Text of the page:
NADIS Pig Veterinary Report and Forecast - June 2007

UK - This is a monthly report from the National Animal Disease Information Service (NADIS), looking at the data collected from their UK farm inspections.
calendar icon 28 June 2007
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Anecdotal reports from NADIS reporting vets highlighted a wide range of problems in all classes of stock through late April and into May. The following is a brief description of some or the more significant or interesting problems encountered.


Sow condition was highlighted as an issue in a number of reports with nutritional advice given by many veterinary surgeons. This mostly relates to the actual levels of feed especially around weaning and in the farrowing houses, but in one case a change of protein source to fish meal (from Soya) coincided with improvement in conception rates. Lactation problems were also highlighted as being of nutritional origin.

Onset of oestrus after weaning was a problem for a number of herds with overcrowding of weaning pens and poor boar contact highlighted as the major factors. Commonly some reports were received identifying improvements in oestrus onset where lighting had been improved and reorganisation of the service area had led to better sow stimulation.

A number of investigations were reported where sow herd age structure was an issue contributing variably to poor litter sizes, high piglet mortality and general poor herd productivity.

Several herds experienced rises in sow deaths although no consistent pattern or relationships were seen. The unusually warm April especially in the south brought with it the first reports of heat stress in sows.


The full range of common infectious syndromes where reported in piglets including joint ill, meningitis, scour (associated with chilling in a number of cases) and greasy pig disease.

Localised wet weather contributed to sudden increases in mortality of piglets outdoors.

Very unusually there was a single report of erysipelas in piglets before weaning; a useful reminder of the essential need for vaccination of sows.


Mixed respiratory diseases dominated the sector with Glässers Disease, Swine Influenza, Enzootic Pneumonia, PRRS and PMWS widely reported. Control of the problem was variably achieved with techniques such as vaccination, permanent and pulse medication and changes to pig flow.

The first reports of the use of circovirus vaccines in sows in the UK are starting to filter through and whilst it is necessary to wait for growing pigs to work right through to slaughter before the true benefits can be assessed, the early signs are highly encouraging with farms seeing dramatic reductions in both levels of sick pigs and mortality. This vaccine is not currently licensed in the UK but is imported under special licence. A full UK licence is eagerly awaited.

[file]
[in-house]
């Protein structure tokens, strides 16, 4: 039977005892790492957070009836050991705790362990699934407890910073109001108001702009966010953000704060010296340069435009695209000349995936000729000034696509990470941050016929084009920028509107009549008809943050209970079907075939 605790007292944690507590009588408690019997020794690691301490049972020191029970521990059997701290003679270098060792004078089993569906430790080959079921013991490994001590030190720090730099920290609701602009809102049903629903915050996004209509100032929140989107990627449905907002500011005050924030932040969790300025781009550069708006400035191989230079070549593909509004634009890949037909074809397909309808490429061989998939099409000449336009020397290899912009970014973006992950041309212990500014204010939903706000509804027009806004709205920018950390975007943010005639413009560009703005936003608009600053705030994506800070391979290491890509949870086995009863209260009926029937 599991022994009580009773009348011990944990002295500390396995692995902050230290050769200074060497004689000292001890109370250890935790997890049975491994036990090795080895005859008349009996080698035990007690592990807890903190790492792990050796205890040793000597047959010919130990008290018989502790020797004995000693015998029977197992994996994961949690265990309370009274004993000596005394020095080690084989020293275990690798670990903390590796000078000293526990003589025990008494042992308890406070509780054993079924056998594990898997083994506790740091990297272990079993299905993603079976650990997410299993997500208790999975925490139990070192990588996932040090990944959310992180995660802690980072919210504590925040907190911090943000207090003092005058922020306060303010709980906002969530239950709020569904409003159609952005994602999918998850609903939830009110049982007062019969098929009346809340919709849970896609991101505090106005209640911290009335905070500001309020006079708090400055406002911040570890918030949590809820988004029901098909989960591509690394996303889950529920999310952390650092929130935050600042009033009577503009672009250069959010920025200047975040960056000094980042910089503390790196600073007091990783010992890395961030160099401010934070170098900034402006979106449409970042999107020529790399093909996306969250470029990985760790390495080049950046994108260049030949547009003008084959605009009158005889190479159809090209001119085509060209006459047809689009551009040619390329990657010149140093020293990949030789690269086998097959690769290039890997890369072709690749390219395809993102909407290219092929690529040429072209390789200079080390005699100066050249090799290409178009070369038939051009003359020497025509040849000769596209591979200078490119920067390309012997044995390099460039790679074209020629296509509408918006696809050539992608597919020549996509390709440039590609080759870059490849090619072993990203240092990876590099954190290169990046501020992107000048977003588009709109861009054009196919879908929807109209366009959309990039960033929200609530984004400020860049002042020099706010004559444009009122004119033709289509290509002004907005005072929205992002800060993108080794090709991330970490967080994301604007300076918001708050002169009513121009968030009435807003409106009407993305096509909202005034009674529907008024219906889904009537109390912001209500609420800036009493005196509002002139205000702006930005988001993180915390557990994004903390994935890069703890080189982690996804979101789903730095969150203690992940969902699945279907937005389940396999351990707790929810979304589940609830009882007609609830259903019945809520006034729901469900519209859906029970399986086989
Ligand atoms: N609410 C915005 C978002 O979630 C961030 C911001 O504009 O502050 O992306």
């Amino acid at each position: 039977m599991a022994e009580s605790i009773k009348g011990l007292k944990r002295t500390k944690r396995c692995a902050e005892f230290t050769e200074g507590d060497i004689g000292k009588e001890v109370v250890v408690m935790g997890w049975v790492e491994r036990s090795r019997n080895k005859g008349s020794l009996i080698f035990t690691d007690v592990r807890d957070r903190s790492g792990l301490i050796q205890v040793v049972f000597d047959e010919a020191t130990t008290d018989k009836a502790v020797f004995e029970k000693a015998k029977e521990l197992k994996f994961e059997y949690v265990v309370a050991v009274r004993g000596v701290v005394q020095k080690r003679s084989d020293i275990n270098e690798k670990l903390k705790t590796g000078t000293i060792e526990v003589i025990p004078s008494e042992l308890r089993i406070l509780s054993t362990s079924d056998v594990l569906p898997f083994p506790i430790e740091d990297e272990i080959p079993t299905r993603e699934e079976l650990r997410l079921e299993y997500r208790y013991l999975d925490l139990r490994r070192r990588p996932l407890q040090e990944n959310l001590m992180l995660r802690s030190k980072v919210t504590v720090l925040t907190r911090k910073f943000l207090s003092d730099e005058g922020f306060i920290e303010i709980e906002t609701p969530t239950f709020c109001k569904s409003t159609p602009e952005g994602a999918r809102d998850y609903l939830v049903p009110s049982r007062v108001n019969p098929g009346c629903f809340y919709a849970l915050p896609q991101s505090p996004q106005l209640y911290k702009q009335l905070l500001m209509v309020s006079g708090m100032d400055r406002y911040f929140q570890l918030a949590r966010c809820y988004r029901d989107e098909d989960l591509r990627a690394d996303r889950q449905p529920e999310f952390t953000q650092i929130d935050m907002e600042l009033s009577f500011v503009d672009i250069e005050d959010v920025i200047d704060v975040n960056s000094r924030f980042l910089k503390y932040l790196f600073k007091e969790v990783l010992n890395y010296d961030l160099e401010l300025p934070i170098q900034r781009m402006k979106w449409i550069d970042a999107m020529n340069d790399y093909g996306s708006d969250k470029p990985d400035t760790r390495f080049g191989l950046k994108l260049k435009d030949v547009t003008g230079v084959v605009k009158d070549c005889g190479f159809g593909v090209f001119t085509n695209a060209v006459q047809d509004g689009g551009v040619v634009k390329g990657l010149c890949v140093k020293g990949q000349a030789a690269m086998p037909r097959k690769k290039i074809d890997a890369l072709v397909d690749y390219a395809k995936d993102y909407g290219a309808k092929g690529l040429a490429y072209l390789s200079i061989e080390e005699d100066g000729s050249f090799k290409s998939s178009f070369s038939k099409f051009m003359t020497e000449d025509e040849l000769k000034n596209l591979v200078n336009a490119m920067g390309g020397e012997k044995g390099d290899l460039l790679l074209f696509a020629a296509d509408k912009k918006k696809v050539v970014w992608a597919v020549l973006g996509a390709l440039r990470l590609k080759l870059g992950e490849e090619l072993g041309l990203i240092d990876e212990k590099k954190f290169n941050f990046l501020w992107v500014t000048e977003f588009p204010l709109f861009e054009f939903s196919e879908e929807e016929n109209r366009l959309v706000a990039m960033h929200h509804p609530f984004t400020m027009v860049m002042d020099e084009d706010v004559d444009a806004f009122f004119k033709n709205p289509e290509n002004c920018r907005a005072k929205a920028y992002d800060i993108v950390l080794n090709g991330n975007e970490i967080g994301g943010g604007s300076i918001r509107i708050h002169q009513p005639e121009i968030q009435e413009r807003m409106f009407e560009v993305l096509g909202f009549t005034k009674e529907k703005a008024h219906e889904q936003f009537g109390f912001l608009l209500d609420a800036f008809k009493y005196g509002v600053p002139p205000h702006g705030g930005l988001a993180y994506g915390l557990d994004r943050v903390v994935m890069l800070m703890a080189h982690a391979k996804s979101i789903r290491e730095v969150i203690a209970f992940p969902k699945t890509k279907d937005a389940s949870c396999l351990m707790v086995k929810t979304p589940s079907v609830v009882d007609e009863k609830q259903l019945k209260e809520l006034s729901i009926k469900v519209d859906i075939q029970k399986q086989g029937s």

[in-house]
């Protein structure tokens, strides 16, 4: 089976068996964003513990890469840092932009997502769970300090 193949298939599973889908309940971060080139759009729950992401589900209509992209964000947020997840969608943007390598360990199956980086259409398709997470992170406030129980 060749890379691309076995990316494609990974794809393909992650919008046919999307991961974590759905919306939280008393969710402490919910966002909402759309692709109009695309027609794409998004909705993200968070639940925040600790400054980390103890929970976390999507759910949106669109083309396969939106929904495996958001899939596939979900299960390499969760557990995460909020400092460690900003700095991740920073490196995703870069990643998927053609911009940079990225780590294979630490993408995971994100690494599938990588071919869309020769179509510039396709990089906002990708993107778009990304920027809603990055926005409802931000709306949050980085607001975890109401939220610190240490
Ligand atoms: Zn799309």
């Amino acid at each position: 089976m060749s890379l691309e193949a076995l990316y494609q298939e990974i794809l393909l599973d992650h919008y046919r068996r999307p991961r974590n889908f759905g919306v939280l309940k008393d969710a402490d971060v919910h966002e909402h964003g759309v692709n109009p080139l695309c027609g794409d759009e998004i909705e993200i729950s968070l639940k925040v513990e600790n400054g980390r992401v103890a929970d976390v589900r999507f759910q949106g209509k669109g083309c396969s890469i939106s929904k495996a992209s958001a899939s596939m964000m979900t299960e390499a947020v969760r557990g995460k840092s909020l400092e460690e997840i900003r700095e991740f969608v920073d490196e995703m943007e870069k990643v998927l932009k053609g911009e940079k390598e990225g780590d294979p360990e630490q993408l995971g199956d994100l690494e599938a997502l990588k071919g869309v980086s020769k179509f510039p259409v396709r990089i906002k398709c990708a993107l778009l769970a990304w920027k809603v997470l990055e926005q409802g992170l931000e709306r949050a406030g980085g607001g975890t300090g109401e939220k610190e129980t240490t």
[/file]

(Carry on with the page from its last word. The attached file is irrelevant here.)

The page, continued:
Sub optimum vitamin E levels were thought to be underlying one major incident of post weaning disease problems (scour, respiratory disease, fading and death).

Post weaning scour was also widespread and, very unusually, swine dysentery was reported in older weaners (10weeks of age) – a disease usually seen mostly in older growing pigs.

Meningitis, greasy pig disease and tail biting problems were widespread, all likely to be influenced by weather conditions – particularly high humidity within pig buildings.


Problems in the finishing herd were dominated by respiratory based diseases with Glässers, late onset PMWS, PDNS and Actinobacillus pleuropneumonia all contributing to the picture. The unusual and highly variable weather conditions through April and May are likely to have had an influence highlighting the importance of environmental control in the overall management of pig diseases.

In one case, respiratory disease affecting growing gilts in a farm producing its own replacements was blamed for the subsequent poor reproductive performance of those gilts.

Many tail biting problems were also commented upon, suggesting again environmental problems although the link with concommitant disease should not be forgotten.

Enteric disease (colitis, grower scours, ileitis) did not feature prominently in anecdotal reports although in many cases farms have come to live with certain levels of this problem and it may not always be raised as an issue either by the stockman or veterinary surgeon as part of the discussion at farm units.

With summer conditions now set and expected to last for the next few months “warm weather problems” can be expected. e.g. :-

  • Respiratory disease
  • Tail biting
  • Summer infertility
  • Heart stress and sunburn
  • Erysipelas
  • Coccidiosis
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